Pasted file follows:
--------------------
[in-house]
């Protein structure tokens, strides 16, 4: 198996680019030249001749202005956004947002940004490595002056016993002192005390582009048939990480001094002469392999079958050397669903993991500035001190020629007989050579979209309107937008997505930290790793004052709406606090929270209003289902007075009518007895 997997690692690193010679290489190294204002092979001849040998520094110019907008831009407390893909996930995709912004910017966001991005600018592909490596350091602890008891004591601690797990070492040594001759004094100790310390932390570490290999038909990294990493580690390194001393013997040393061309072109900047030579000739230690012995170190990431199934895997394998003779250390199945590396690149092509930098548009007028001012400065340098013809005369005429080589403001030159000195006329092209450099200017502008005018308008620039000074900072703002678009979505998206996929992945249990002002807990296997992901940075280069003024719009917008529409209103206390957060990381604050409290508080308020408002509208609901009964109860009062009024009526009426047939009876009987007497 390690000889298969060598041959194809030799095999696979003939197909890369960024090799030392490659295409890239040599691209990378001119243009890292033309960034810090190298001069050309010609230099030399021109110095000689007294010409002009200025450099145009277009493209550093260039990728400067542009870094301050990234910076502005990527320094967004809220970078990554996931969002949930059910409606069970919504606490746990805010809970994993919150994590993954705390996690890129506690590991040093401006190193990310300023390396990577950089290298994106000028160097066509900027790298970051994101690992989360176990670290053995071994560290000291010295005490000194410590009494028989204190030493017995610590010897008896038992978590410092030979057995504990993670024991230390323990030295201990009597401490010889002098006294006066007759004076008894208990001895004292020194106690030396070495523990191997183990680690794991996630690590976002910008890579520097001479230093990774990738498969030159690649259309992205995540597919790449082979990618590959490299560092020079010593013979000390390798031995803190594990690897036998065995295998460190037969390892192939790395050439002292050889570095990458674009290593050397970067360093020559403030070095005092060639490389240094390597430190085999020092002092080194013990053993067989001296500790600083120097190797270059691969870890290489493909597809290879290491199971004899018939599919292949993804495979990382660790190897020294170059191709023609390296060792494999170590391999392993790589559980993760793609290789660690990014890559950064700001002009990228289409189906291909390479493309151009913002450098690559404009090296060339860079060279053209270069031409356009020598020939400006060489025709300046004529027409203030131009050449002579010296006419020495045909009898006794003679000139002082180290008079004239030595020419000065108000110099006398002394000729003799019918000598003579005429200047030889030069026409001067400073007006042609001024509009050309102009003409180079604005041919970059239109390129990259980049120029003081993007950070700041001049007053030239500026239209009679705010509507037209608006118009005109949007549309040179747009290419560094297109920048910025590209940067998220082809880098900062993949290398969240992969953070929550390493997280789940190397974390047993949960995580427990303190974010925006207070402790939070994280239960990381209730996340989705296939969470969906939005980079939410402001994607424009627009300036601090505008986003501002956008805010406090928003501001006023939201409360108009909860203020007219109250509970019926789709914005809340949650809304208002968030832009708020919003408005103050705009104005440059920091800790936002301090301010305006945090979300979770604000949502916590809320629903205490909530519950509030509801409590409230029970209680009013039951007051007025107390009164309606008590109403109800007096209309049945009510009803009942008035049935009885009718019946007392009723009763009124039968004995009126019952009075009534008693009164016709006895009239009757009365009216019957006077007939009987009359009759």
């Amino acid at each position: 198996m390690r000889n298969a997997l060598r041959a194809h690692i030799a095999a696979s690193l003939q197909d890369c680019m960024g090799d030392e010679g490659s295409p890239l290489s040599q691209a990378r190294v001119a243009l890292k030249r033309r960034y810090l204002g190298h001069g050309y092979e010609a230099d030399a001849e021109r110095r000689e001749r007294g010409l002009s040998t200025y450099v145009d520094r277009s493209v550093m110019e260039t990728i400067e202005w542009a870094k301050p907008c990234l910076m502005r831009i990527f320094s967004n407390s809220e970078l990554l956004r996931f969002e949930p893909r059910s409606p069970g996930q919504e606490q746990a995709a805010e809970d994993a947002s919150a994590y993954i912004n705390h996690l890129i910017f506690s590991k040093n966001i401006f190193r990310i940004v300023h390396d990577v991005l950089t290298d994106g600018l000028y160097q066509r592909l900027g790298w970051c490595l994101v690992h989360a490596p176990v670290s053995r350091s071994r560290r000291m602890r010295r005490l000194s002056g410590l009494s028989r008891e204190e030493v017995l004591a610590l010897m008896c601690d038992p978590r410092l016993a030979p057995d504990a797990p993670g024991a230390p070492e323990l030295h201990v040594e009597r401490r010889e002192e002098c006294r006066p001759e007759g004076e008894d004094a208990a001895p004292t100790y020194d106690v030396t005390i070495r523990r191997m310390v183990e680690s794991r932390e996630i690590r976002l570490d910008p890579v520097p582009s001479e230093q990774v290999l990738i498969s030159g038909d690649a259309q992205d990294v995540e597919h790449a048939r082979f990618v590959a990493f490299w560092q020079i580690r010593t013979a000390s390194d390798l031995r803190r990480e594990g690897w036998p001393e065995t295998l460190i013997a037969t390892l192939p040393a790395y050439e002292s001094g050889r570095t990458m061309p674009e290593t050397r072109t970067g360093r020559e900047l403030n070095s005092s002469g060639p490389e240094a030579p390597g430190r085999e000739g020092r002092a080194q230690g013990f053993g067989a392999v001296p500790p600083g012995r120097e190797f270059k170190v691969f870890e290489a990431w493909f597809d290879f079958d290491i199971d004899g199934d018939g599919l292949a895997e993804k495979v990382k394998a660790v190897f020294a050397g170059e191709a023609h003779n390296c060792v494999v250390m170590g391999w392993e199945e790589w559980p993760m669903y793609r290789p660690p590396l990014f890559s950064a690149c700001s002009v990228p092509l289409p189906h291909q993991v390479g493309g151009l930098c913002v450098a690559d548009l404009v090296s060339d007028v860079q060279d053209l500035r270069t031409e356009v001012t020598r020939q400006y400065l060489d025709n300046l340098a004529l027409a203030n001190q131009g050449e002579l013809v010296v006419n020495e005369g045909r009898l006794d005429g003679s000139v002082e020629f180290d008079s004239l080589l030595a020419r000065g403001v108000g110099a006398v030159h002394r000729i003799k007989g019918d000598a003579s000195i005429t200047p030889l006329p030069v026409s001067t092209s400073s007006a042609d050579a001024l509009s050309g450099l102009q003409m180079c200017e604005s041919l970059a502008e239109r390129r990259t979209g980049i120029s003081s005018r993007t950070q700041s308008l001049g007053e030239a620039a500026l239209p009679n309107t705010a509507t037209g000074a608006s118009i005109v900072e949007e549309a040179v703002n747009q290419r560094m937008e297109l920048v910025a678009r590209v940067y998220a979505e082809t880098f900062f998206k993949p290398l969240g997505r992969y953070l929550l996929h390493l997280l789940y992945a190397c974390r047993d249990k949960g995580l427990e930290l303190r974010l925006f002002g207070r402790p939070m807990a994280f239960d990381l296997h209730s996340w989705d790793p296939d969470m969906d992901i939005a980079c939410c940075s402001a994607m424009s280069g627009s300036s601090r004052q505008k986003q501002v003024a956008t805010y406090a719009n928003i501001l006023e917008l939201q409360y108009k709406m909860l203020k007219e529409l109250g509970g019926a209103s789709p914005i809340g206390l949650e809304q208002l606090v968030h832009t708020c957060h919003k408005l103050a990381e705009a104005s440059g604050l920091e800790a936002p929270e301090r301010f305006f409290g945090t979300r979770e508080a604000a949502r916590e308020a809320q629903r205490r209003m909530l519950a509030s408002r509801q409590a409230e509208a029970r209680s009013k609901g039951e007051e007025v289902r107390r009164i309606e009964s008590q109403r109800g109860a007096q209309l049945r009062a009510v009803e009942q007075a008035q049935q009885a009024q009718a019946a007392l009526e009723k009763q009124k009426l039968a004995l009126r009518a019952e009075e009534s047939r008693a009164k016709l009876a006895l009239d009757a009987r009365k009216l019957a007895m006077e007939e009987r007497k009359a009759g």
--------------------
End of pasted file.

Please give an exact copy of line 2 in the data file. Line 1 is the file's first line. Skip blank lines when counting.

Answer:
């Protein structure tokens, strides 16, 4: 198996680019030249001749202005956004947002940004490595002056016993002192005390582009048939990480001094002469392999079958050397669903993991500035001190020629007989050579979209309107937008997505930290790793004052709406606090929270209003289902007075009518007895 997997690692690193010679290489190294204002092979001849040998520094110019907008831009407390893909996930995709912004910017966001991005600018592909490596350091602890008891004591601690797990070492040594001759004094100790310390932390570490290999038909990294990493580690390194001393013997040393061309072109900047030579000739230690012995170190990431199934895997394998003779250390199945590396690149092509930098548009007028001012400065340098013809005369005429080589403001030159000195006329092209450099200017502008005018308008620039000074900072703002678009979505998206996929992945249990002002807990296997992901940075280069003024719009917008529409209103206390957060990381604050409290508080308020408002509208609901009964109860009062009024009526009426047939009876009987007497 390690000889298969060598041959194809030799095999696979003939197909890369960024090799030392490659295409890239040599691209990378001119243009890292033309960034810090190298001069050309010609230099030399021109110095000689007294010409002009200025450099145009277009493209550093260039990728400067542009870094301050990234910076502005990527320094967004809220970078990554996931969002949930059910409606069970919504606490746990805010809970994993919150994590993954705390996690890129506690590991040093401006190193990310300023390396990577950089290298994106000028160097066509900027790298970051994101690992989360176990670290053995071994560290000291010295005490000194410590009494028989204190030493017995610590010897008896038992978590410092030979057995504990993670024991230390323990030295201990009597401490010889002098006294006066007759004076008894208990001895004292020194106690030396070495523990191997183990680690794991996630690590976002910008890579520097001479230093990774990738498969030159690649259309992205995540597919790449082979990618590959490299560092020079010593013979000390390798031995803190594990690897036998065995295998460190037969390892192939790395050439002292050889570095990458674009290593050397970067360093020559403030070095005092060639490389240094390597430190085999020092002092080194013990053993067989001296500790600083120097190797270059691969870890290489493909597809290879290491199971004899018939599919292949993804495979990382660790190897020294170059191709023609390296060792494999170590391999392993790589559980993760793609290789660690990014890559950064700001002009990228289409189906291909390479493309151009913002450098690559404009090296060339860079060279053209270069031409356009020598020939400006060489025709300046004529027409203030131009050449002579010296006419020495045909009898006794003679000139002082180290008079004239030595020419000065108000110099006398002394000729003799019918000598003579005429200047030889030069026409001067400073007006042609001024509009050309102009003409180079604005041919970059239109390129990259980049120029003081993007950070700041001049007053030239500026239209009679705010509507037209608006118009005109949007549309040179747009290419560094297109920048910025590209940067998220082809880098900062993949290398969240992969953070929550390493997280789940190397974390047993949960995580427990303190974010925006207070402790939070994280239960990381209730996340989705296939969470969906939005980079939410402001994607424009627009300036601090505008986003501002956008805010406090928003501001006023939201409360108009909860203020007219109250509970019926789709914005809340949650809304208002968030832009708020919003408005103050705009104005440059920091800790936002301090301010305006945090979300979770604000949502916590809320629903205490909530519950509030509801409590409230029970209680009013039951007051007025107390009164309606008590109403109800007096209309049945009510009803009942008035049935009885009718019946007392009723009763009124039968004995009126019952009075009534008693009164016709006895009239009757009365009216019957006077007939009987009359009759």